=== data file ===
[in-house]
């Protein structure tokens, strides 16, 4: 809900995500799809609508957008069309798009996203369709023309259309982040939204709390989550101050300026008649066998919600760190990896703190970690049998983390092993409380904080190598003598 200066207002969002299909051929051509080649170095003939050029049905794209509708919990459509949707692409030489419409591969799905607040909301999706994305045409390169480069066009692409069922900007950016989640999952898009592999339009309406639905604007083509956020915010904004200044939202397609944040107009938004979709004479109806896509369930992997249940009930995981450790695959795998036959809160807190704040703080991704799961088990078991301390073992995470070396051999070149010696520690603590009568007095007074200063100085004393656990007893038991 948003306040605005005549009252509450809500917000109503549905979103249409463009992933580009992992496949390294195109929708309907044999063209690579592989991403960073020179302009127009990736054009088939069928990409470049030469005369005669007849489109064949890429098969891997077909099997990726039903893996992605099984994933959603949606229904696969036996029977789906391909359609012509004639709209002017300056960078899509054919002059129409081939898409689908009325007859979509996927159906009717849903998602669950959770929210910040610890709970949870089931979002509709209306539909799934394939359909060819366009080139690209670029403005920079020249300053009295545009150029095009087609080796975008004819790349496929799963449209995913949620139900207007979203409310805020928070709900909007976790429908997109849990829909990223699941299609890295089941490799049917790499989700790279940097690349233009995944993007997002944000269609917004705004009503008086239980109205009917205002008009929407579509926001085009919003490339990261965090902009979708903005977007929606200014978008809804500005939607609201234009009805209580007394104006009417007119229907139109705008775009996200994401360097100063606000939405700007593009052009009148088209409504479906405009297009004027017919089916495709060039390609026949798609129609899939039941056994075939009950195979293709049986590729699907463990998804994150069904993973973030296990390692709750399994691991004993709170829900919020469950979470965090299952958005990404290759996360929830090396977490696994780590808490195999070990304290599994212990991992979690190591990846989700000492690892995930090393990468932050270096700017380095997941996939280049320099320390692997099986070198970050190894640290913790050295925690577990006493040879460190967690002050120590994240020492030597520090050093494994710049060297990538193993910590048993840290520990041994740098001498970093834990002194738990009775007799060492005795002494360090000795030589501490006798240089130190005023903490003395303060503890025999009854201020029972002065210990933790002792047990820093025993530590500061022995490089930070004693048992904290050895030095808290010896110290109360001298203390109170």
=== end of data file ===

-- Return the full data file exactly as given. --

[in-house]
């Protein structure tokens, strides 16, 4: 809900995500799809609508957008069309798009996203369709023309259309982040939204709390989550101050300026008649066998919600760190990896703190970690049998983390092993409380904080190598003598 200066207002969002299909051929051509080649170095003939050029049905794209509708919990459509949707692409030489419409591969799905607040909301999706994305045409390169480069066009692409069922900007950016989640999952898009592999339009309406639905604007083509956020915010904004200044939202397609944040107009938004979709004479109806896509369930992997249940009930995981450790695959795998036959809160807190704040703080991704799961088990078991301390073992995470070396051999070149010696520690603590009568007095007074200063100085004393656990007893038991 948003306040605005005549009252509450809500917000109503549905979103249409463009992933580009992992496949390294195109929708309907044999063209690579592989991403960073020179302009127009990736054009088939069928990409470049030469005369005669007849489109064949890429098969891997077909099997990726039903893996992605099984994933959603949606229904696969036996029977789906391909359609012509004639709209002017300056960078899509054919002059129409081939898409689908009325007859979509996927159906009717849903998602669950959770929210910040610890709970949870089931979002509709209306539909799934394939359909060819366009080139690209670029403005920079020249300053009295545009150029095009087609080796975008004819790349496929799963449209995913949620139900207007979203409310805020928070709900909007976790429908997109849990829909990223699941299609890295089941490799049917790499989700790279940097690349233009995944993007997002944000269609917004705004009503008086239980109205009917205002008009929407579509926001085009919003490339990261965090902009979708903005977007929606200014978008809804500005939607609201234009009805209580007394104006009417007119229907139109705008775009996200994401360097100063606000939405700007593009052009009148088209409504479906405009297009004027017919089916495709060039390609026949798609129609899939039941056994075939009950195979293709049986590729699907463990998804994150069904993973973030296990390692709750399994691991004993709170829900919020469950979470965090299952958005990404290759996360929830090396977490696994780590808490195999070990304290599994212990991992979690190591990846989700000492690892995930090393990468932050270096700017380095997941996939280049320099320390692997099986070198970050190894640290913790050295925690577990006493040879460190967690002050120590994240020492030597520090050093494994710049060297990538193993910590048993840290520990041994740098001498970093834990002194738990009775007799060492005795002494360090000795030589501490006798240089130190005023903490003395303060503890025999009854201020029972002065210990933790002792047990820093025993530590500061022995490089930070004693048992904290050895030095808290010896110290109360001298203390109170």